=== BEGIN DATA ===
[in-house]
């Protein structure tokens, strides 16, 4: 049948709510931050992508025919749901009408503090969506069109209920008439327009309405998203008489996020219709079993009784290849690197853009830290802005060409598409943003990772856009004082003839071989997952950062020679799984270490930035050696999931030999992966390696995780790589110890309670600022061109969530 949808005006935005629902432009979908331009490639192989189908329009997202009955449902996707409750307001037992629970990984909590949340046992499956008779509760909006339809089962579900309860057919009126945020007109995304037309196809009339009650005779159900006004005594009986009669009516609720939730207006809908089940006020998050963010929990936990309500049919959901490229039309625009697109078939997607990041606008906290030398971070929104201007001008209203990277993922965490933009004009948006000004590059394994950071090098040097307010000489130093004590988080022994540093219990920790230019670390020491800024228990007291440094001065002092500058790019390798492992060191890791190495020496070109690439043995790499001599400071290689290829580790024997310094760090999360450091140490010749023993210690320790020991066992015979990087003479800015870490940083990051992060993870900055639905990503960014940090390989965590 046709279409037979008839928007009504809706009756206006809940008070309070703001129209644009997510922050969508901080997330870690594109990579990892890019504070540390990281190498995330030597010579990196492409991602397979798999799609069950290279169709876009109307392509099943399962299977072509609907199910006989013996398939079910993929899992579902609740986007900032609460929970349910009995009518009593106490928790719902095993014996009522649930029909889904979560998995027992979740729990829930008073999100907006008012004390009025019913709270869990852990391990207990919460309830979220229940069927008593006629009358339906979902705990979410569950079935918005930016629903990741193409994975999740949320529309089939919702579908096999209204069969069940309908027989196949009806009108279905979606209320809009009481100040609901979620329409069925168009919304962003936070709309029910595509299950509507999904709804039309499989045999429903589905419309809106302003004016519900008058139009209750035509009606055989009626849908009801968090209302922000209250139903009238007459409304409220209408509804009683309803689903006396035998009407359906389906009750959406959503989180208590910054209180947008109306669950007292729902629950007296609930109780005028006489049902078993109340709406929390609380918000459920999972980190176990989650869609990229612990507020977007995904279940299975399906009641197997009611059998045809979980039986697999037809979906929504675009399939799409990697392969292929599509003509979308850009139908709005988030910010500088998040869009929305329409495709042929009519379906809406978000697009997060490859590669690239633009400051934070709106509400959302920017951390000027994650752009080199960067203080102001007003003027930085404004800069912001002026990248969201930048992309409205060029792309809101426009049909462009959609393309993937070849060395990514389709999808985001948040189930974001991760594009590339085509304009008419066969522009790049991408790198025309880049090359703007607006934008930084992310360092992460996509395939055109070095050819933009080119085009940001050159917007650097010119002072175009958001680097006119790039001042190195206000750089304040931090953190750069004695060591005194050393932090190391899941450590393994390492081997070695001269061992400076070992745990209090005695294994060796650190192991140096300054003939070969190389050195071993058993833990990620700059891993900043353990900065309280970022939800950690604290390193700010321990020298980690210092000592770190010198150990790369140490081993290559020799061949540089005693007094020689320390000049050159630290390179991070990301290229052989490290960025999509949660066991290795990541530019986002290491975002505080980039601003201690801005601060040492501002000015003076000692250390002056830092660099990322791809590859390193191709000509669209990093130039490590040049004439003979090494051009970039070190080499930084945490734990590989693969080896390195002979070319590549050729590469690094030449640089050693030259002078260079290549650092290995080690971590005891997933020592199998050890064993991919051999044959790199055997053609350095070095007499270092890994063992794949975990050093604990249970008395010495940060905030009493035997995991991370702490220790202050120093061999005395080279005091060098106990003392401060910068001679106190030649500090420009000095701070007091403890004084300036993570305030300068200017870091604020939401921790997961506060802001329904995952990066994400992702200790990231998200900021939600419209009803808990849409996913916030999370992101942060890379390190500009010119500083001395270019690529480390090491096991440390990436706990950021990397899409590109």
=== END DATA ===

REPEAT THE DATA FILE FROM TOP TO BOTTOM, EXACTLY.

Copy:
[in-house]
């Protein structure tokens, strides 16, 4: 049948709510931050992508025919749901009408503090969506069109209920008439327009309405998203008489996020219709079993009784290849690197853009830290802005060409598409943003990772856009004082003839071989997952950062020679799984270490930035050696999931030999992966390696995780790589110890309670600022061109969530 949808005006935005629902432009979908331009490639192989189908329009997202009955449902996707409750307001037992629970990984909590949340046992499956008779509760909006339809089962579900309860057919009126945020007109995304037309196809009339009650005779159900006004005594009986009669009516609720939730207006809908089940006020998050963010929990936990309500049919959901490229039309625009697109078939997607990041606008906290030398971070929104201007001008209203990277993922965490933009004009948006000004590059394994950071090098040097307010000489130093004590988080022994540093219990920790230019670390020491800024228990007291440094001065002092500058790019390798492992060191890791190495020496070109690439043995790499001599400071290689290829580790024997310094760090999360450091140490010749023993210690320790020991066992015979990087003479800015870490940083990051992060993870900055639905990503960014940090390989965590 046709279409037979008839928007009504809706009756206006809940008070309070703001129209644009997510922050969508901080997330870690594109990579990892890019504070540390990281190498995330030597010579990196492409991602397979798999799609069950290279169709876009109307392509099943399962299977072509609907199910006989013996398939079910993929899992579902609740986007900032609460929970349910009995009518009593106490928790719902095993014996009522649930029909889904979560998995027992979740729990829930008073999100907006008012004390009025019913709270869990852990391990207990919460309830979220229940069927008593006629009358339906979902705990979410569950079935918005930016629903990741193409994975999740949320529309089939919702579908096999209204069969069940309908027989196949009806009108279905979606209320809009009481100040609901979620329409069925168009919304962003936070709309029910595509299950509507999904709804039309499989045999429903589905419309809106302003004016519900008058139009209750035509009606055989009626849908009801968090209302922000209250139903009238007459409304409220209408509804009683309803689903006396035998009407359906389906009750959406959503989180208590910054209180947008109306669950007292729902629950007296609930109780005028006489049902078993109340709406929390609380918000459920999972980190176990989650869609990229612990507020977007995904279940299975399906009641197997009611059998045809979980039986697999037809979906929504675009399939799409990697392969292929599509003509979308850009139908709005988030910010500088998040869009929305329409495709042929009519379906809406978000697009997060490859590669690239633009400051934070709106509400959302920017951390000027994650752009080199960067203080102001007003003027930085404004800069912001002026990248969201930048992309409205060029792309809101426009049909462009959609393309993937070849060395990514389709999808985001948040189930974001991760594009590339085509304009008419066969522009790049991408790198025309880049090359703007607006934008930084992310360092992460996509395939055109070095050819933009080119085009940001050159917007650097010119002072175009958001680097006119790039001042190195206000750089304040931090953190750069004695060591005194050393932090190391899941450590393994390492081997070695001269061992400076070992745990209090005695294994060796650190192991140096300054003939070969190389050195071993058993833990990620700059891993900043353990900065309280970022939800950690604290390193700010321990020298980690210092000592770190010198150990790369140490081993290559020799061949540089005693007094020689320390000049050159630290390179991070990301290229052989490290960025999509949660066991290795990541530019986002290491975002505080980039601003201690801005601060040492501002000015003076000692250390002056830092660099990322791809590859390193191709000509669209990093130039490590040049004439003979090494051009970039070190080499930084945490734990590989693969080896390195002979070319590549050729590469690094030449640089050693030259002078260079290549650092290995080690971590005891997933020592199998050890064993991919051999044959790199055997053609350095070095007499270092890994063992794949975990050093604990249970008395010495940060905030009493035997995991991370702490220790202050120093061999005395080279005091060098106990003392401060910068001679106190030649500090420009000095701070007091403890004084300036993570305030300068200017870091604020939401921790997961506060802001329904995952990066994400992702200790990231998200900021939600419209009803808990849409996913916030999370992101942060890379390190500009010119500083001395270019690529480390090491096991440390990436706990950021990397899409590109």